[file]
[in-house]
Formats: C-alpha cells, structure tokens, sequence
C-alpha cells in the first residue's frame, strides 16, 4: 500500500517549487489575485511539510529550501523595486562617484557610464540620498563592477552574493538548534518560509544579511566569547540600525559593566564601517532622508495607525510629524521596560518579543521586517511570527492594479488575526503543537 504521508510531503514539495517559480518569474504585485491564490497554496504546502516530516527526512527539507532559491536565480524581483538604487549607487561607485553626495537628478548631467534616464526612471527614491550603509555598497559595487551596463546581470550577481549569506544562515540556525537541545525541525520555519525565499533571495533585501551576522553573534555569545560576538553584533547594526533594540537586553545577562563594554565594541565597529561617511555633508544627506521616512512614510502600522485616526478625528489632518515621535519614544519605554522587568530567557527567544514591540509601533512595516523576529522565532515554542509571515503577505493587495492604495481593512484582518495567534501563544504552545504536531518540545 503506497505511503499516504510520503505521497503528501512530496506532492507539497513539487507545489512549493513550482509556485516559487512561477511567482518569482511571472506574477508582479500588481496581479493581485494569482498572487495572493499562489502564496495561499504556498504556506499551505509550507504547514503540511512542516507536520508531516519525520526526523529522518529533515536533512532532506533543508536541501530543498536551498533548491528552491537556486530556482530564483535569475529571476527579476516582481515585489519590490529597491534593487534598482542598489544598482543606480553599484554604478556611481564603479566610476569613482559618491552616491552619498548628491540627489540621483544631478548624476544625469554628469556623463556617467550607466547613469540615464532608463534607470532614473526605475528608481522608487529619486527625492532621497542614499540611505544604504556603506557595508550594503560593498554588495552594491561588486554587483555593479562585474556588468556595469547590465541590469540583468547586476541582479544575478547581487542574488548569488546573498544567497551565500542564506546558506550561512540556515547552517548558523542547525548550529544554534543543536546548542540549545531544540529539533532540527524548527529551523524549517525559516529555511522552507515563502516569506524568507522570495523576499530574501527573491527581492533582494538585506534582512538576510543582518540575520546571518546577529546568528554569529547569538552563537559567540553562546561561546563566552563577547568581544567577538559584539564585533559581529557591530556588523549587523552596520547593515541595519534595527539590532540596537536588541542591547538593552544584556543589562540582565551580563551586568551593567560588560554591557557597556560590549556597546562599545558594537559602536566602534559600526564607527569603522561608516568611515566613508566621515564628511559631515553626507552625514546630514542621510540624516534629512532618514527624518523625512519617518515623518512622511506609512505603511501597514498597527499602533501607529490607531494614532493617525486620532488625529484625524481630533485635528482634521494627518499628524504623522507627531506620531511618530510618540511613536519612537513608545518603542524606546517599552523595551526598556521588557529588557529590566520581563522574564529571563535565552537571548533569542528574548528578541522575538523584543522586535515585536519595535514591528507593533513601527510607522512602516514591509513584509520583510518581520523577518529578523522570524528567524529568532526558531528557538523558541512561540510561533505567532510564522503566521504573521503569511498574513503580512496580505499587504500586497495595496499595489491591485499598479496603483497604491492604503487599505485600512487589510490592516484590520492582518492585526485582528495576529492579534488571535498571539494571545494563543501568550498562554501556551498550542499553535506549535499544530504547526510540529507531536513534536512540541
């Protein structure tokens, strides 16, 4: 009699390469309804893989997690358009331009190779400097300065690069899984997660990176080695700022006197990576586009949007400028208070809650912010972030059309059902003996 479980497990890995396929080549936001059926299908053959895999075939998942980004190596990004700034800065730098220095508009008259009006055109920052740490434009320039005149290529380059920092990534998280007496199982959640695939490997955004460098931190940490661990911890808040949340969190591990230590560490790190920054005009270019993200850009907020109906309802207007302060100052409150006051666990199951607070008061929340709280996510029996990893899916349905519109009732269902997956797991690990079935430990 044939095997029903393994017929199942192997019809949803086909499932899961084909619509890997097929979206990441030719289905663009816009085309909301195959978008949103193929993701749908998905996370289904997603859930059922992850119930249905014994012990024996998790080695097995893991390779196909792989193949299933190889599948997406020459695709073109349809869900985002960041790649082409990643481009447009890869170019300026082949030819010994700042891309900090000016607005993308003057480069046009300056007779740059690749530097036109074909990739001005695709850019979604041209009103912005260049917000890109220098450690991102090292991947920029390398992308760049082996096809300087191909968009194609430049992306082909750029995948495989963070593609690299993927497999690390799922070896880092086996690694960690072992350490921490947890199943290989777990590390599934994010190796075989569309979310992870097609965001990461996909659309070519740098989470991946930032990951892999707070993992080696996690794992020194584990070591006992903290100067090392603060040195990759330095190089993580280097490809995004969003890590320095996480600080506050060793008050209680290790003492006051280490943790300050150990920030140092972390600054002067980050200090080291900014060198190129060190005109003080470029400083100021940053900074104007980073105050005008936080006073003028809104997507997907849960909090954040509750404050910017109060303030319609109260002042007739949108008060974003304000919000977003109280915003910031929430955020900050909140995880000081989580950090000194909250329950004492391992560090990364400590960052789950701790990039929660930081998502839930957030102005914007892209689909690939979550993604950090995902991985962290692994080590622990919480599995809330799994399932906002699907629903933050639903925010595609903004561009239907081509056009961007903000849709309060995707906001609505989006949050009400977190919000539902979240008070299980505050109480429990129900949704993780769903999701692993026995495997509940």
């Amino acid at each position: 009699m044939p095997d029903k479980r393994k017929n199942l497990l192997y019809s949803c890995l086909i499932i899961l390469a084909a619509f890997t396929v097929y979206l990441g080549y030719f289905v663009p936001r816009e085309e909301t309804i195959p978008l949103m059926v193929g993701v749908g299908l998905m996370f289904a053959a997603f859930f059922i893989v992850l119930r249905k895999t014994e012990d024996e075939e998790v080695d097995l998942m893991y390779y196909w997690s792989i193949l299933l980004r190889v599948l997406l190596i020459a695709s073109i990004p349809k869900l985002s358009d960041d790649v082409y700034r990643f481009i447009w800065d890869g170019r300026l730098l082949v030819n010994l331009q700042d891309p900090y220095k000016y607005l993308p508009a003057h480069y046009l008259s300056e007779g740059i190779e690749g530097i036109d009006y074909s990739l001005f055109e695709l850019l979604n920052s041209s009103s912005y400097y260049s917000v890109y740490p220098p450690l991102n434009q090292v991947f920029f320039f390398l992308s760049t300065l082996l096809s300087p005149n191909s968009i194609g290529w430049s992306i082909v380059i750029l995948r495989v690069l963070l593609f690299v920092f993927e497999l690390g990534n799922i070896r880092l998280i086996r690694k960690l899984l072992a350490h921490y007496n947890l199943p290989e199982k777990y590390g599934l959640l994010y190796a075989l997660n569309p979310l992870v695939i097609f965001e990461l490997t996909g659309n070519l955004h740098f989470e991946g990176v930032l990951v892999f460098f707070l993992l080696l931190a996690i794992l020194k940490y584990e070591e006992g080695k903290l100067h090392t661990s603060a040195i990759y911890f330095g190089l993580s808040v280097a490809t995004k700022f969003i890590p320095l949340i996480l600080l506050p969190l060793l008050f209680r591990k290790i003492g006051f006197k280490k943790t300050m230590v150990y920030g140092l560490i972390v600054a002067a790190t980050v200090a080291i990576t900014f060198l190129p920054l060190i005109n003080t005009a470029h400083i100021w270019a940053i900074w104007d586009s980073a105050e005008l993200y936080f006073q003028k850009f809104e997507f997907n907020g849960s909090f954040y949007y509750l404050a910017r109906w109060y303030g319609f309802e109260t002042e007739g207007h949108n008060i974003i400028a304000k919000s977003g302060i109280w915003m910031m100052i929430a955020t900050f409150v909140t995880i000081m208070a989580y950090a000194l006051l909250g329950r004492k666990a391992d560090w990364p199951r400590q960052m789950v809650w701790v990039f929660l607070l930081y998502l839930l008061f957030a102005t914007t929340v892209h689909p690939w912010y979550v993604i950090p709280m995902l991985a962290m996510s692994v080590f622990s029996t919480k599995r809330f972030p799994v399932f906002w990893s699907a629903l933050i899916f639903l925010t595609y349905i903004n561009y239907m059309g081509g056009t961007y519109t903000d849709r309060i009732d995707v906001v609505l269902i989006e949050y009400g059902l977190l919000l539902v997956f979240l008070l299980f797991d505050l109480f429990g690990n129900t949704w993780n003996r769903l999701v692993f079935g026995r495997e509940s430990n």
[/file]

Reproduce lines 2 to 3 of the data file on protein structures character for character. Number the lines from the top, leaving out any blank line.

Formats: C-alpha cells, structure tokens, sequence
C-alpha cells in the first residue's frame, strides 16, 4: 500500500517549487489575485511539510529550501523595486562617484557610464540620498563592477552574493538548534518560509544579511566569547540600525559593566564601517532622508495607525510629524521596560518579543521586517511570527492594479488575526503543537 504521508510531503514539495517559480518569474504585485491564490497554496504546502516530516527526512527539507532559491536565480524581483538604487549607487561607485553626495537628478548631467534616464526612471527614491550603509555598497559595487551596463546581470550577481549569506544562515540556525537541545525541525520555519525565499533571495533585501551576522553573534555569545560576538553584533547594526533594540537586553545577562563594554565594541565597529561617511555633508544627506521616512512614510502600522485616526478625528489632518515621535519614544519605554522587568530567557527567544514591540509601533512595516523576529522565532515554542509571515503577505493587495492604495481593512484582518495567534501563544504552545504536531518540545 503506497505511503499516504510520503505521497503528501512530496506532492507539497513539487507545489512549493513550482509556485516559487512561477511567482518569482511571472506574477508582479500588481496581479493581485494569482498572487495572493499562489502564496495561499504556498504556506499551505509550507504547514503540511512542516507536520508531516519525520526526523529522518529533515536533512532532506533543508536541501530543498536551498533548491528552491537556486530556482530564483535569475529571476527579476516582481515585489519590490529597491534593487534598482542598489544598482543606480553599484554604478556611481564603479566610476569613482559618491552616491552619498548628491540627489540621483544631478548624476544625469554628469556623463556617467550607466547613469540615464532608463534607470532614473526605475528608481522608487529619486527625492532621497542614499540611505544604504556603506557595508550594503560593498554588495552594491561588486554587483555593479562585474556588468556595469547590465541590469540583468547586476541582479544575478547581487542574488548569488546573498544567497551565500542564506546558506550561512540556515547552517548558523542547525548550529544554534543543536546548542540549545531544540529539533532540527524548527529551523524549517525559516529555511522552507515563502516569506524568507522570495523576499530574501527573491527581492533582494538585506534582512538576510543582518540575520546571518546577529546568528554569529547569538552563537559567540553562546561561546563566552563577547568581544567577538559584539564585533559581529557591530556588523549587523552596520547593515541595519534595527539590532540596537536588541542591547538593552544584556543589562540582565551580563551586568551593567560588560554591557557597556560590549556597546562599545558594537559602536566602534559600526564607527569603522561608516568611515566613508566621515564628511559631515553626507552625514546630514542621510540624516534629512532618514527624518523625512519617518515623518512622511506609512505603511501597514498597527499602533501607529490607531494614532493617525486620532488625529484625524481630533485635528482634521494627518499628524504623522507627531506620531511618530510618540511613536519612537513608545518603542524606546517599552523595551526598556521588557529588557529590566520581563522574564529571563535565552537571548533569542528574548528578541522575538523584543522586535515585536519595535514591528507593533513601527510607522512602516514591509513584509520583510518581520523577518529578523522570524528567524529568532526558531528557538523558541512561540510561533505567532510564522503566521504573521503569511498574513503580512496580505499587504500586497495595496499595489491591485499598479496603483497604491492604503487599505485600512487589510490592516484590520492582518492585526485582528495576529492579534488571535498571539494571545494563543501568550498562554501556551498550542499553535506549535499544530504547526510540529507531536513534536512540541